• 28. A novel idea! “If I had a plan, it would be simply to take the poorest and least organised hospital in London and, putting myself there, to see what I could do – not touching the Fund for years, until experience had shown how the Fund might best be available.” Florence Nightingale (1857)
    • 29. My triple aim at Triple Aim • Is integration sufficient? • Are we recognising and managing scarcity? • Where does ‘population health’ fit?
    • 30. Lessons We need to work towards: • maintaining publicly financed systems • thinking more about explicit evaluation and priority setting at all levels of the system • dealing with chronic disease management:  integration plus priority setting? • working ‘with’ rather than ‘on’:  people as well as systems • engaging the public:  what is socially relevant? • rethinking the notion of the ‘clinician-scientist’.
    • 31. Sally Campbell Managing Director of Cheshire HR Service
    • 32. Developing a new model of HR Services
    • 33. Cheshire HR Service - Overview • Established in 2006, experienced in supporting NHS organisations in various sectors of healthcare • Hosted by East Cheshire NHS Trust as an ‘arms-length’ division with an operating framework to provide increased autonomy • Provider of a full range of business focused HR and L&D services • We offer customers a wealth of experience and knowledge of working with the complexities of the changing healthcare environment • Our mission ‘to deliver excellence in people management’
    • 34. Cheshire HR Service - Timeline Pre 2006 Separate HR Teams – Acute, Community, PCT 2007 - 2011 NHS HR Shared Service 5 Organisations 2011 - 2013 NHS HR Service Provider – 50+ customers 2013+ NHS Service Provider with Commercial Partner 2006 2013
    • 35. The HR Challenge • Safety & Effectiveness • Value for Money • Quality • Increased Patient & Staff Satisfaction NHS Outputs • Potential to save £616m-£1bn nationally • 56% of HR function could be provided as a shared service • 20-50% operational savings • Best practice approaches DoH Back Office Report 2010 • People and skills taking centre stage • Risk management and governance giving HR pivotal role • OD and change capability high demand Drivers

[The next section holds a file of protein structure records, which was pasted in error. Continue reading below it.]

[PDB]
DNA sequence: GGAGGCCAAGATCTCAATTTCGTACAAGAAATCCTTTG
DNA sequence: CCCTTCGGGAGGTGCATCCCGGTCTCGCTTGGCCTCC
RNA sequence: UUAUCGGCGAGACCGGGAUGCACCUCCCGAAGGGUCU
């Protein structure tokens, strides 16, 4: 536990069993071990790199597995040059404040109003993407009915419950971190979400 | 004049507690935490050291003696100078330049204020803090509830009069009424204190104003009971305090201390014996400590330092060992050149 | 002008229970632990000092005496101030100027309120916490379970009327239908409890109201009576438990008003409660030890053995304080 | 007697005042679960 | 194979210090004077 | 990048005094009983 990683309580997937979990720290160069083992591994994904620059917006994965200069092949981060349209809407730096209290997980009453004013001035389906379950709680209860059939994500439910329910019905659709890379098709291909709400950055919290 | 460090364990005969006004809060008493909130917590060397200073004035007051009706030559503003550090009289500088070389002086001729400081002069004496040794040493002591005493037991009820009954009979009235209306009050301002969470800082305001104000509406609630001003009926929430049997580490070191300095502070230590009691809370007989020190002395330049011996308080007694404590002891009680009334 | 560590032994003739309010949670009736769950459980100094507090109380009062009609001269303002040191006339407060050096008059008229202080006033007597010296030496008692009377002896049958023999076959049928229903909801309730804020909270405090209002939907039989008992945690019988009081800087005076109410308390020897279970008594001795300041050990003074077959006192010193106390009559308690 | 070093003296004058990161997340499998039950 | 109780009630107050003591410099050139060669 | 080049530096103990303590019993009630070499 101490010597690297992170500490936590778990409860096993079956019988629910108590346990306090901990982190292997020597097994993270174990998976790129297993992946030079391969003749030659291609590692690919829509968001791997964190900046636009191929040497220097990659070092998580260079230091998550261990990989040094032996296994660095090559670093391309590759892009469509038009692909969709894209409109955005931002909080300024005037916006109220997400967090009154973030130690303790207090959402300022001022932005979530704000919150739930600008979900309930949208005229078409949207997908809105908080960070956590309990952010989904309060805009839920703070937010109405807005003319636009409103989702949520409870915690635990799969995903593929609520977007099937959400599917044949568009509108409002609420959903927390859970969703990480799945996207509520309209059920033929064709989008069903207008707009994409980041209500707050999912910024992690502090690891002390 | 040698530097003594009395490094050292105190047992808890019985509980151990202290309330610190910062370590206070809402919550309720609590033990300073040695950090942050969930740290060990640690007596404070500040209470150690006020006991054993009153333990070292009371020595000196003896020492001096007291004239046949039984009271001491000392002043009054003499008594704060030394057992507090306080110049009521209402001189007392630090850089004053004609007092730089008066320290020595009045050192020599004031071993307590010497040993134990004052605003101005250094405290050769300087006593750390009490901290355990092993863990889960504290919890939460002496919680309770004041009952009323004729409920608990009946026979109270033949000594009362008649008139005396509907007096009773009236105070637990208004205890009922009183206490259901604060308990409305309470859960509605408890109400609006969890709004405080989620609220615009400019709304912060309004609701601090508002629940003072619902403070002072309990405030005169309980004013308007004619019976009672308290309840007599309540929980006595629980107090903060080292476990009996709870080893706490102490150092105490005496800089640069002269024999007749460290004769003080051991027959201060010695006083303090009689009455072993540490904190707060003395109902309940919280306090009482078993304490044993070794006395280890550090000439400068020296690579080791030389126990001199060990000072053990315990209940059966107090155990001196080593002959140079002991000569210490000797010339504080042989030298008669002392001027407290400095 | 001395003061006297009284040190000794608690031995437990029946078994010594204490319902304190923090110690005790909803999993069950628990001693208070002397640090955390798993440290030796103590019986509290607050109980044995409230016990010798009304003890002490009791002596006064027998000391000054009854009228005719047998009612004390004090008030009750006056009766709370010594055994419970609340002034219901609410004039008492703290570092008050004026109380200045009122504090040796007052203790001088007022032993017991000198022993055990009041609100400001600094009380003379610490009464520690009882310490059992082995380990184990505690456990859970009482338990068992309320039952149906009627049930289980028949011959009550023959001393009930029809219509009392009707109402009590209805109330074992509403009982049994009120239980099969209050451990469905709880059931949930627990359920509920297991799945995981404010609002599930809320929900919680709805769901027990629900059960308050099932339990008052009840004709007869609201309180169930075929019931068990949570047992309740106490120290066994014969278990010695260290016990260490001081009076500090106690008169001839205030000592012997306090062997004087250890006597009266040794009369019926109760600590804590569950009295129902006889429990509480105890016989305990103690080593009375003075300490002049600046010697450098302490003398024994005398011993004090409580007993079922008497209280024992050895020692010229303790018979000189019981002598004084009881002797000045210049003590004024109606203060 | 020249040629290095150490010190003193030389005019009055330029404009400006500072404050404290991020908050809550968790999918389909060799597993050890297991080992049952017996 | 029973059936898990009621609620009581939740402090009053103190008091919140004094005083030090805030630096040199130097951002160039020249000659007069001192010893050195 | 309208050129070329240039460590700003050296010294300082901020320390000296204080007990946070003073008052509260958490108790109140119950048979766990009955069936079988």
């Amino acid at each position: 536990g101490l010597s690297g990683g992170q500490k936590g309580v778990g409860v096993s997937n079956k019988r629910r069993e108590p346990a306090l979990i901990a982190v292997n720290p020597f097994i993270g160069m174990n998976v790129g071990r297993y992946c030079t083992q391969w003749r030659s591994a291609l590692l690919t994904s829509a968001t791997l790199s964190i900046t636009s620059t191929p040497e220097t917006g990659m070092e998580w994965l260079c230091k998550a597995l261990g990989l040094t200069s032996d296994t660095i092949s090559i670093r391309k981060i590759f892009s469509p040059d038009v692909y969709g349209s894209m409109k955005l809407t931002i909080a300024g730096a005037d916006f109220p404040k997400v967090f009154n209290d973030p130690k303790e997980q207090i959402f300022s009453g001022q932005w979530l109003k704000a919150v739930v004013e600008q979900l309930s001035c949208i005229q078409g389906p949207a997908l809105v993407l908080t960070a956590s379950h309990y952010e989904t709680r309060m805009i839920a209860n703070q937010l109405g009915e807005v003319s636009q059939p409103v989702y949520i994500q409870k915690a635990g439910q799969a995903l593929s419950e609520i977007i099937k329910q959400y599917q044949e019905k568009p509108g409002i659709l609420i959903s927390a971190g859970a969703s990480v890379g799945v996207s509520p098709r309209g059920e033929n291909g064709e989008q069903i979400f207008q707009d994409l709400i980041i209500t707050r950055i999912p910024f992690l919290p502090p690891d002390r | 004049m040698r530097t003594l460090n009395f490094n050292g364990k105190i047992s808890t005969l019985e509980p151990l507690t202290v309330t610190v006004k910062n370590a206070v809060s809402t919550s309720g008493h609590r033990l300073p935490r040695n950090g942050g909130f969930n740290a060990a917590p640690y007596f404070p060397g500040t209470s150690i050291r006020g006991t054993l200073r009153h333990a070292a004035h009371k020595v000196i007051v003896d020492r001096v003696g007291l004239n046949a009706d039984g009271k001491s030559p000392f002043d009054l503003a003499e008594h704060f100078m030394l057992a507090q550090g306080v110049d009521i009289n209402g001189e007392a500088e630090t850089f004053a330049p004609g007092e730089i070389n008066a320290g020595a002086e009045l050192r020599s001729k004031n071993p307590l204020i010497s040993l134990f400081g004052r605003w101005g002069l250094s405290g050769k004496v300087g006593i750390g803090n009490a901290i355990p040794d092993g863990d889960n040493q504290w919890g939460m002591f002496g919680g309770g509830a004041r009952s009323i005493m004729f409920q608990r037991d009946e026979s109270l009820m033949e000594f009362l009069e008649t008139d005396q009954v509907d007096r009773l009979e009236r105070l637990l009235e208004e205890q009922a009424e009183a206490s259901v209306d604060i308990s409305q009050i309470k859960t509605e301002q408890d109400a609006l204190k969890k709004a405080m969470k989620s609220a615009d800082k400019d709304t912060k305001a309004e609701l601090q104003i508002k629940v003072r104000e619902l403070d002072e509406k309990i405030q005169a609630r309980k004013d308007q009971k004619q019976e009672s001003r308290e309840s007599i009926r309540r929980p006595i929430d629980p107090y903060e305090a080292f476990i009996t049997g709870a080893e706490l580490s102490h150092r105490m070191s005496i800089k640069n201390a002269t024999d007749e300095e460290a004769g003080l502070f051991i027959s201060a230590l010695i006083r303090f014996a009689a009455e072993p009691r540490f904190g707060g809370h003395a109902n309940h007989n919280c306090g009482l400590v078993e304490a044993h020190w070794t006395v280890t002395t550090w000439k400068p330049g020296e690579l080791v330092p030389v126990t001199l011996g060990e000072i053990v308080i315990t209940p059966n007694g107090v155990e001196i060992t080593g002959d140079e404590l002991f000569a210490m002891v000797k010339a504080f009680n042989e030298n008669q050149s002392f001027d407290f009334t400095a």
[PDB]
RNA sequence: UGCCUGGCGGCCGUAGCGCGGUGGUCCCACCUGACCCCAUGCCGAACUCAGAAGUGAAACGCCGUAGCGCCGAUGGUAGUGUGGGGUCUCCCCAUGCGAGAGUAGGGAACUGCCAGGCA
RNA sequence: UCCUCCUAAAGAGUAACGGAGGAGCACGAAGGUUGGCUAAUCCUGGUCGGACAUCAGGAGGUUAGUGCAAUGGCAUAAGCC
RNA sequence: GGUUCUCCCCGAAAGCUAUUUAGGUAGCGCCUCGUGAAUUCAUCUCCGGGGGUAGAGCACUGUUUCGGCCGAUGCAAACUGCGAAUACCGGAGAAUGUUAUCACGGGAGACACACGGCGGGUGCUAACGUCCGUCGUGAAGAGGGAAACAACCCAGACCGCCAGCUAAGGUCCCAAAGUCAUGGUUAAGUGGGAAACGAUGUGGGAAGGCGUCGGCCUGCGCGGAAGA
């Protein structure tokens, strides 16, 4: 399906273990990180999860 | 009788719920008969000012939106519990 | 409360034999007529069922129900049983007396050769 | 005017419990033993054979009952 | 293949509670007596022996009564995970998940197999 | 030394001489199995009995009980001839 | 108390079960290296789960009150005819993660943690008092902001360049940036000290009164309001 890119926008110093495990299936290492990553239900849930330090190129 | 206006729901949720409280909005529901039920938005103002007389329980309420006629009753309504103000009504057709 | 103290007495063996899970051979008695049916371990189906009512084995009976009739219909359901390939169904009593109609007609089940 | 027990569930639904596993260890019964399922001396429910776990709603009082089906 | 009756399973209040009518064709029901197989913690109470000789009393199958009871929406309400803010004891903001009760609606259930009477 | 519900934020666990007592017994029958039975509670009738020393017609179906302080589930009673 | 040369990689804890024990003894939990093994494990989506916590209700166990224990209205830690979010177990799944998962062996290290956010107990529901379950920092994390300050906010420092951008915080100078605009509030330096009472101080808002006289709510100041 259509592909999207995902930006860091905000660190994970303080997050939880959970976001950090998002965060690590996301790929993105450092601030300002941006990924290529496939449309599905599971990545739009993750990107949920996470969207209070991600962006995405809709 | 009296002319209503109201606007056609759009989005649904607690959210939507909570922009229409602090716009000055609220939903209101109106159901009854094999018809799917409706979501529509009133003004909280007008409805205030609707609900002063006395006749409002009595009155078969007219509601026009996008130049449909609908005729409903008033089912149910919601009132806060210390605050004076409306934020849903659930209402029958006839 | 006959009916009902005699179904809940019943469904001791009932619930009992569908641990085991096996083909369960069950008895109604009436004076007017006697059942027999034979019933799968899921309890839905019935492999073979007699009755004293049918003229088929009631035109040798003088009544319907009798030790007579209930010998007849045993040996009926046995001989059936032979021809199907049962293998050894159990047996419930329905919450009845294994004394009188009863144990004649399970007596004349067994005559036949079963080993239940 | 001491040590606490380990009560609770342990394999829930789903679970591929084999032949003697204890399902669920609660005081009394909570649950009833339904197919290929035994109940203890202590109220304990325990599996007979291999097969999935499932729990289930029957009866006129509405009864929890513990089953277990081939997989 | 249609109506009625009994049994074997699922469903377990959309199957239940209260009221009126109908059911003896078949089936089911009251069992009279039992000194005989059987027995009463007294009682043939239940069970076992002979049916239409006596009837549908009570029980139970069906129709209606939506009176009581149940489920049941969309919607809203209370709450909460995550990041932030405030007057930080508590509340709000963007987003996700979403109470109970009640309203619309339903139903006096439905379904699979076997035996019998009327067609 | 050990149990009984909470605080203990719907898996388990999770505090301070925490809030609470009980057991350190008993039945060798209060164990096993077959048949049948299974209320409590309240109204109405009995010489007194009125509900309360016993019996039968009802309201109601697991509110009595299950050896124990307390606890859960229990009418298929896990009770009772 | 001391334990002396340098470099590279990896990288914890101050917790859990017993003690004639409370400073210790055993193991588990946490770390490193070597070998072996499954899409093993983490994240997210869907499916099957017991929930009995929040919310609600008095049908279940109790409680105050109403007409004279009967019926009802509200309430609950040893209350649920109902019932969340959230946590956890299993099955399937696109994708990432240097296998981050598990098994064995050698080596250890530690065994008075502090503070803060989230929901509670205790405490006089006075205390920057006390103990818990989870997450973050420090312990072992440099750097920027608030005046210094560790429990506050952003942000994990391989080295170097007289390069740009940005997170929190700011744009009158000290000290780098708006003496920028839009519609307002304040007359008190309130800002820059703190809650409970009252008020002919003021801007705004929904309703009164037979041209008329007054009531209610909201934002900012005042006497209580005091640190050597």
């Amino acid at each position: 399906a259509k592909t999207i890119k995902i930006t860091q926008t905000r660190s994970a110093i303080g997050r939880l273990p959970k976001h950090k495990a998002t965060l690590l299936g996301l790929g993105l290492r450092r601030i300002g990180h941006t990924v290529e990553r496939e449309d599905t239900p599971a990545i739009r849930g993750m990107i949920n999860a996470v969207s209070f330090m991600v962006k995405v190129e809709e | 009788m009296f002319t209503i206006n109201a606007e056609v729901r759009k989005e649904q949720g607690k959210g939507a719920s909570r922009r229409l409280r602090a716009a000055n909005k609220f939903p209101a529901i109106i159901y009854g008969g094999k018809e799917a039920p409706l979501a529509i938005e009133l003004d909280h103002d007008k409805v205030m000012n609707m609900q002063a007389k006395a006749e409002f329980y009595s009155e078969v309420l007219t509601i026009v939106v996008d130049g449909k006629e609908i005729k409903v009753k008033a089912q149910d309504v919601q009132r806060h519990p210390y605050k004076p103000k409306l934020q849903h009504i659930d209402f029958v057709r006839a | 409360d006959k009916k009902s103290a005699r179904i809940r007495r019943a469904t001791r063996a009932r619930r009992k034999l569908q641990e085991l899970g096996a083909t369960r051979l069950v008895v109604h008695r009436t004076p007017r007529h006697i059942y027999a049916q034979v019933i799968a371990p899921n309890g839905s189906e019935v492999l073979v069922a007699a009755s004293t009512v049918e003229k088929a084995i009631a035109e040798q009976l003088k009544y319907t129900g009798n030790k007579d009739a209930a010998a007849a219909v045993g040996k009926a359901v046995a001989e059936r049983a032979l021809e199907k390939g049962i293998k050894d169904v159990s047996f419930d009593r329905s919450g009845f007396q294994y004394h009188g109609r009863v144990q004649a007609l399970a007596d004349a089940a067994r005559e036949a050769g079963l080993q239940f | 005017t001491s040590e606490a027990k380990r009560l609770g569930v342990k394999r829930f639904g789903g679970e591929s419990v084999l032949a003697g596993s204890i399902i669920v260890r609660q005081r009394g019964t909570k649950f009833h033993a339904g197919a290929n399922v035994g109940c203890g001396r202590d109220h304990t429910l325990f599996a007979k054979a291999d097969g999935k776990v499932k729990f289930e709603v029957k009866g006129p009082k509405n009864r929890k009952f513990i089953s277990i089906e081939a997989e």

• 36. • Small shared HR Service already existed • Changes to commissioning structure – new organisations forming • Introduction of Electronic Staff Record (ESR) across NHS • Different payroll arrangements • Absence of coherent HR strategy/lack of strategic HR input • Cumbersome and outdated HR processes, inadequate technology • Poor levels of satisfaction with HR • Increased measurement and monitoring of HR indicators Our Key Drivers
    • 37. • Separate HR Departments • Multiple sites • Multiple Processes and Procedures • Multiple contact points • Disparate, outdated technology platforms • Manual and duplicate data entry • Strategic staff performing administrative tasks • Results • Costly, disparate HR functions. • No performance metrics • No customer service focus • Shared HR Service – Harmonised and centralised HR services – Single point of contact for HR customers – Single employee access portal and data entry – Enhanced Technology platforms – Enhanced HR reporting • Results – Cost reduction – Customer focused HR delivery – Strategic staff re-focused on strategic delivery Transforming HR Services
    • 38. Our vision for a model service Future proofing Strategic health of organisation Policy & Process Administration Process improvement automisation, Self-service /HR Service Centre Centres of expertise Customer retained HR activities
    • 39. Systems Support Service Recruitment Service Learning & Development Service HR Consultancy Service Wellbeing Service Business Partnering Our Services
    • 40. Business Partnering Inefficient case mix, lots of ER activity, chasing of information, limited business skills Analytical skills, strategic consultancy, workforce planning skills, psychometric testing, service improvement training OD, workforce planning, productivity, service change, governance and compliance, business strategy 2009-2011
    • 41. Tier 1: HR Direct 24/7 Online Advice and Tools Tier 2: Advice Line/Administrators Case Handlers/HR Advisors, recruitment/general administration, online system management, MI Reports Tier 3: Specialist Advisors Case Managers, specialist advisors, people coaching, mediation, people development, policy development Services underpinned by Systems Support